Second EAGE Workshop on Well Injectivity & Productivity in Carbonates

10 - 12 December
Doha, Qatar
Call for papers

The workshop will be held in the city of Doha, Qatar.


Ruled by the Al Thani family since the mid-1800s, Qatar transformed itself from a poor British protectorate noted mainly for pearling into an independent state with significant oil and natural gas revenues. Situated almost midway down the east coast of the Qatari peninsula, Doha is the country's center of administration, finance, culture, transportation, and social services. The modern city grew from the fishing and pearling port of al-Bida, which at the end of the nineteenth century had around 12,000 inhabitants.

The town's economy depended to a large extent on pearling, and the busy port had some 300 pearling ships in 1939, just before the industry collapsed. After oil revenues began enriching the emirate in the 1960s, the city grew rapidly.

Qatar will host the FIFA World Cup in 2022.  Construction is underway for nine eco-friendly iconic stadiums, some of which will be able to host up to 80,000 people.  

World-renowned architect I M Pei designed the Museum of Islamic Art in Doha, with its magnificent geometric architecture. It was opened in 2008 and is a blend of both Islamic and modern architectural styles.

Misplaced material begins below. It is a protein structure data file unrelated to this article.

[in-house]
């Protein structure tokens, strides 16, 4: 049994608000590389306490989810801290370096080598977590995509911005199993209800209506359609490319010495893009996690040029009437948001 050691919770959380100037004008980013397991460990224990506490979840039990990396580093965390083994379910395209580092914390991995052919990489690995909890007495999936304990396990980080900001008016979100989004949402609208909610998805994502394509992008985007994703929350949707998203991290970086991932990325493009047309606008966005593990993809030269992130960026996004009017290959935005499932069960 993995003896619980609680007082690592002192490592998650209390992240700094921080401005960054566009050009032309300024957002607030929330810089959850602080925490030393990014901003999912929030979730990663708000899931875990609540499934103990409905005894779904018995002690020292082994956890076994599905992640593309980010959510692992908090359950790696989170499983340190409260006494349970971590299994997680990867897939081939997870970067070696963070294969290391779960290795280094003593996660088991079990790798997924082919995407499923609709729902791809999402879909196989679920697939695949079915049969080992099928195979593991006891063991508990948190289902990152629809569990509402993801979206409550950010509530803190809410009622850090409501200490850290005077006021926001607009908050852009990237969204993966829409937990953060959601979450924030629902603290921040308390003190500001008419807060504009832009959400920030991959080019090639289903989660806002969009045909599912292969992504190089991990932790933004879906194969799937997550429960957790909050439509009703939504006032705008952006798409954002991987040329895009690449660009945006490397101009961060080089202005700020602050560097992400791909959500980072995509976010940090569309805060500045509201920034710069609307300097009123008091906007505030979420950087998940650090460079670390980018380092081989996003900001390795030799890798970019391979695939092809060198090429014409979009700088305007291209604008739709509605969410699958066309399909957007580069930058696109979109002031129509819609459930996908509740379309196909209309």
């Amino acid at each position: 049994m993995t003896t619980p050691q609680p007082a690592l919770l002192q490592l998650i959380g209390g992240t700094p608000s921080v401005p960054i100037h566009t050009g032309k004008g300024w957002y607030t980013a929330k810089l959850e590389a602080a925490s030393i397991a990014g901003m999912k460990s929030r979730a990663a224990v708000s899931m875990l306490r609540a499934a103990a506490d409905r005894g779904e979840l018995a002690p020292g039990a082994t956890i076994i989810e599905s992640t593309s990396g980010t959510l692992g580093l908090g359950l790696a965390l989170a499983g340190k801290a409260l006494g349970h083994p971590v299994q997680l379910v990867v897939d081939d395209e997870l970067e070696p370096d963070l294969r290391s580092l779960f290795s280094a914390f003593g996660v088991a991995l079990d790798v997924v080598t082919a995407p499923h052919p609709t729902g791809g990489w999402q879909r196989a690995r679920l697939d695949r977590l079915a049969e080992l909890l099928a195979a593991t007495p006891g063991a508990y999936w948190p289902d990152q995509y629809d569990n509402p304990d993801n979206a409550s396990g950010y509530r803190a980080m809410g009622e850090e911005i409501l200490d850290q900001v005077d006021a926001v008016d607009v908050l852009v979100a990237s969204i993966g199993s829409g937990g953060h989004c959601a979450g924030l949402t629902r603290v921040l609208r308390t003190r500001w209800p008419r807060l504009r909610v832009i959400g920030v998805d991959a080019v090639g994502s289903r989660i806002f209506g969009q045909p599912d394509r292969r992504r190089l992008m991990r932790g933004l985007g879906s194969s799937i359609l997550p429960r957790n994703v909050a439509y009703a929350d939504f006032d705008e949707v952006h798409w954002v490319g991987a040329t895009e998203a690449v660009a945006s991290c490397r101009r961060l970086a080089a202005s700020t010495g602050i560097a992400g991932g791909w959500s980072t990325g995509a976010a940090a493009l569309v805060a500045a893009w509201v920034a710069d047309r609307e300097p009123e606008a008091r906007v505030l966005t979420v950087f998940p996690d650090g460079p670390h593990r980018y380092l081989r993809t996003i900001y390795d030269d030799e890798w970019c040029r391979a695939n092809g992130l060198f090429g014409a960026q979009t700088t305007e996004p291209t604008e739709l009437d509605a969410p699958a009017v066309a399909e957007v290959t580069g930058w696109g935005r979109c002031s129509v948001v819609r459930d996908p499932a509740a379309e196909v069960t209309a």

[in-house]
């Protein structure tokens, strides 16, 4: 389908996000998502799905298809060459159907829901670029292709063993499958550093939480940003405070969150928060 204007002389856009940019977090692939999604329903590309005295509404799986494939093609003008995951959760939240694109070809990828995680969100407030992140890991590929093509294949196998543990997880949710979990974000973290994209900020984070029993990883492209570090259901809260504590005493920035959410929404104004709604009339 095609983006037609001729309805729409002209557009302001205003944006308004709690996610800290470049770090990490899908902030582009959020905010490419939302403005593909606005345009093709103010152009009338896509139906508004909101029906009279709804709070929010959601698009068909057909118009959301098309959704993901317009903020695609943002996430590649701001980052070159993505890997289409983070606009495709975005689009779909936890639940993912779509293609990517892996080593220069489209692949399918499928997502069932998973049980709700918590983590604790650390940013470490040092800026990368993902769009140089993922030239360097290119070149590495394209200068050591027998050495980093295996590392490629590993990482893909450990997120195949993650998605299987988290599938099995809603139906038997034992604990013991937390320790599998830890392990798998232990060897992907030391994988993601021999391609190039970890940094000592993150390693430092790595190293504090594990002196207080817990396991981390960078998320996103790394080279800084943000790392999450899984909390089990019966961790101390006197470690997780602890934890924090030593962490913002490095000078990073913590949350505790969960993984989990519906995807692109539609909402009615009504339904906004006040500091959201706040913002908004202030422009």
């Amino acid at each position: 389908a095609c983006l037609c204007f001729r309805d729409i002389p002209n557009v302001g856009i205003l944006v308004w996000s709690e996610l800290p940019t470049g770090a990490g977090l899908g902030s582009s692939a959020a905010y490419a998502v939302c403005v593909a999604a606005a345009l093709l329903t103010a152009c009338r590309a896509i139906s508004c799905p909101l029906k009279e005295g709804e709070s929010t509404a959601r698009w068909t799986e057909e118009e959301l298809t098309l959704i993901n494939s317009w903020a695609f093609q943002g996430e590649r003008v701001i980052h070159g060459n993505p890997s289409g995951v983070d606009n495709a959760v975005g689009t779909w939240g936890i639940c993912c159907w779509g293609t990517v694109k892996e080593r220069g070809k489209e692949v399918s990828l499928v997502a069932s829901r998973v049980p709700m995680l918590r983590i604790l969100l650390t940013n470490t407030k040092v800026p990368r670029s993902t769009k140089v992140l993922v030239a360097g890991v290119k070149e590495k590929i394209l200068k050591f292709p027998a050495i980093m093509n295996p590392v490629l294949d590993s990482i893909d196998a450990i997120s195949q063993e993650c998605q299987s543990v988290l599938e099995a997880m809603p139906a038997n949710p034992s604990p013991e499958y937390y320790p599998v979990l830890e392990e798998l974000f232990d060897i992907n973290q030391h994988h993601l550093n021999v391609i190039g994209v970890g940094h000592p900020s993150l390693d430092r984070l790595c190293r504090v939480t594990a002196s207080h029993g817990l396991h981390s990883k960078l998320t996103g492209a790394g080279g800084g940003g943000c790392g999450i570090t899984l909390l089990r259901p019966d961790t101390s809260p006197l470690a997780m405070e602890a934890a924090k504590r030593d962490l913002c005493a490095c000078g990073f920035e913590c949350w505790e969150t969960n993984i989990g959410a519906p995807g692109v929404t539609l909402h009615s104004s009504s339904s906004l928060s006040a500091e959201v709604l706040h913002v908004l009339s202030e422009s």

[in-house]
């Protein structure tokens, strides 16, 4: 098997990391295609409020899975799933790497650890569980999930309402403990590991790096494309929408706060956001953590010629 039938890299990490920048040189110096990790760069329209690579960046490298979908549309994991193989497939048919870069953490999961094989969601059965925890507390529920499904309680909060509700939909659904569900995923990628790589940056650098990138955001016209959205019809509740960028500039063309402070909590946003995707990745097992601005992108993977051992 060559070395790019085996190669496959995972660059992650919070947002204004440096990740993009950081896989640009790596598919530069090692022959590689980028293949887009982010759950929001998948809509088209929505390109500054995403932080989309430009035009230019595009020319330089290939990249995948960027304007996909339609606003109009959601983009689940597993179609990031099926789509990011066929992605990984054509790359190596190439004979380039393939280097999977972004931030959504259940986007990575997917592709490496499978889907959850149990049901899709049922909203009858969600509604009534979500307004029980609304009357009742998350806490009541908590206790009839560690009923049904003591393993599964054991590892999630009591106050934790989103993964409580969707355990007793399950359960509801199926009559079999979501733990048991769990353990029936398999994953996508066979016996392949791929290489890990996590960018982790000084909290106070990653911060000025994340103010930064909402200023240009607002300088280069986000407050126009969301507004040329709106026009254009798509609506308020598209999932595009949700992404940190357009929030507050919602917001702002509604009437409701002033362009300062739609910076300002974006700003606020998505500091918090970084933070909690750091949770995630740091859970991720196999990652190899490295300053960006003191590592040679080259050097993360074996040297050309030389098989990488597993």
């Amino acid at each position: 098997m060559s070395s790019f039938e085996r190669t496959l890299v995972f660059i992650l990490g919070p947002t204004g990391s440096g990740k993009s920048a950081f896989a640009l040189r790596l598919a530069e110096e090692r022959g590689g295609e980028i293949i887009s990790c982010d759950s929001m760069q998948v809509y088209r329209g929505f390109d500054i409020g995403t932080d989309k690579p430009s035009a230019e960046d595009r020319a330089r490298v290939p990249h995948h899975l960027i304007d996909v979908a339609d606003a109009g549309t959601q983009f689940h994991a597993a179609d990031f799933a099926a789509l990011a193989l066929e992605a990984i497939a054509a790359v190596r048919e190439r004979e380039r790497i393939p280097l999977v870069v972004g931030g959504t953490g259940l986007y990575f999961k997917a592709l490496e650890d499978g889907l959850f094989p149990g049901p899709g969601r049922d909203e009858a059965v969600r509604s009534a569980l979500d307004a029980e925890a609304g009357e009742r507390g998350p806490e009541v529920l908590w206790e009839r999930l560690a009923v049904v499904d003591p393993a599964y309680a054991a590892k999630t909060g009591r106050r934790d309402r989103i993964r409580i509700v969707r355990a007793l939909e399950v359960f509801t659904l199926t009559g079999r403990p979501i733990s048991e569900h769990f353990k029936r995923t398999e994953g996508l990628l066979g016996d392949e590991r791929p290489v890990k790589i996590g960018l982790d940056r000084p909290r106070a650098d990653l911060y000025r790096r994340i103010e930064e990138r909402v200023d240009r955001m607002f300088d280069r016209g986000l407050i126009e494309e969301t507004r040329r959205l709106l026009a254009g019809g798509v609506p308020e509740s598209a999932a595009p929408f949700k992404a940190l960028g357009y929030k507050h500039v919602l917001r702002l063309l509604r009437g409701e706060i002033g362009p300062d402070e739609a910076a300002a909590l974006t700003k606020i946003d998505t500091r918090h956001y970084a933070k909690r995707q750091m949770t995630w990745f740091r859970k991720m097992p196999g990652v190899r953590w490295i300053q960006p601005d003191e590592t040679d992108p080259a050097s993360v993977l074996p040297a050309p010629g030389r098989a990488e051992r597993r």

Although Qatar is a desert, it has a diverse range of flora and fauna. Purple Island is an example of this. Located in 40km from Doha near the township of Al Khor, Purple Island is a fish-shaped island dotted with several low limestone cliffs throughout it and a mangrove forest that has a range of fish, shellfish as well as birds, including pink flamingoes which transit through Qatar during their seasonal migration. Every winter, traditional camel races are held in Al Shahaniya, which are not to be missed.

Arabic is the national language of Qatar but due to a large expatriate population that resides here, English, Urdu, French, Malayalam and Tagalog are also widely used.

The Corniche is one of the oldest landmarks in Qatar; it features a long walking path that is approximately 5km long. People walk, exercise, enjoy family picnics or simply sit by the sea for some fresh sea breeze and a magnificent view of the glittering West Bay skyline.

Karak tea is one of the most popular beverages among local and expatriate residents alike in Qatar. A number of eateries serve this delicious, milky tea, which is infused with cardamom. The best spots for Karak are Tea Time and Chapati & Karak (in Katara Cultural Village). If you’re feeling peckish, a number of small Lebanese outlets serving shawarma (for the meat-eaters) or falafel (for the vegetarians or vegans). At these small eateries it is not unusual to sit in your car and be served.

The currency in Qatar is the Qatari Riyal, US$1 = 3.65QR.